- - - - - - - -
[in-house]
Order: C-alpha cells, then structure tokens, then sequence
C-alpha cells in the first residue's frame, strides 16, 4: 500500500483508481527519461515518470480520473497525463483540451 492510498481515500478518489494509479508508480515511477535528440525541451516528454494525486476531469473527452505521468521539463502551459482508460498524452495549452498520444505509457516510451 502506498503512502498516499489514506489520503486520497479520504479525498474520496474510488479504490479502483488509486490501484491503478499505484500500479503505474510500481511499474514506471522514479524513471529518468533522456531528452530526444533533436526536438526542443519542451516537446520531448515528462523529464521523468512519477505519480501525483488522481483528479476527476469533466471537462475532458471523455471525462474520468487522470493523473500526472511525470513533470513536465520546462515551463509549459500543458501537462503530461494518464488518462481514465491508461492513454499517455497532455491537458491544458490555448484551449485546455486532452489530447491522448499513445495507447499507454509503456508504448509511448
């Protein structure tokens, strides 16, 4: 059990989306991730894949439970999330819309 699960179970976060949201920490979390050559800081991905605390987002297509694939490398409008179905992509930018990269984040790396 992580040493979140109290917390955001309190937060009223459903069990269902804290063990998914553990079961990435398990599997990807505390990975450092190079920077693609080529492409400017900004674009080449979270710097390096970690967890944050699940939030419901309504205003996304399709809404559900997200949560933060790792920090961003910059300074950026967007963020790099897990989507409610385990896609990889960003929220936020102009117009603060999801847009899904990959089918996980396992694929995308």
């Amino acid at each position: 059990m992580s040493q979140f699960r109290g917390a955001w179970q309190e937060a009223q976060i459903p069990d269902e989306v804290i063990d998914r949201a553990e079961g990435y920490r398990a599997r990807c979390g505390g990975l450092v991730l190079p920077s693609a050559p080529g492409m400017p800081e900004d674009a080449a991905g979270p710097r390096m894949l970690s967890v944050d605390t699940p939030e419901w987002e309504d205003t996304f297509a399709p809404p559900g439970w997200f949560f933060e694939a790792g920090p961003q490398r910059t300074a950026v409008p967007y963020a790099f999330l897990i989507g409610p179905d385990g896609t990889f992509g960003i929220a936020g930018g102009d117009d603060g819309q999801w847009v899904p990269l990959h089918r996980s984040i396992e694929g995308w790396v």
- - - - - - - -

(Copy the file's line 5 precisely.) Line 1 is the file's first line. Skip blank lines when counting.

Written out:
């Amino acid at each position: 059990m992580s040493q979140f699960r109290g917390a955001w179970q309190e937060a009223q976060i459903p069990d269902e989306v804290i063990d998914r949201a553990e079961g990435y920490r398990a599997r990807c979390g505390g990975l450092v991730l190079p920077s693609a050559p080529g492409m400017p800081e900004d674009a080449a991905g979270p710097r390096m894949l970690s967890v944050d605390t699940p939030e419901w987002e309504d205003t996304f297509a399709p809404p559900g439970w997200f949560f933060e694939a790792g920090p961003q490398r910059t300074a950026v409008p967007y963020a790099f999330l897990i989507g409610p179905d385990g896609t990889f992509g960003i929220a936020g930018g102009d117009d603060g819309q999801w847009v899904p990269l990959h089918r996980s984040i396992e694929g995308w790396v």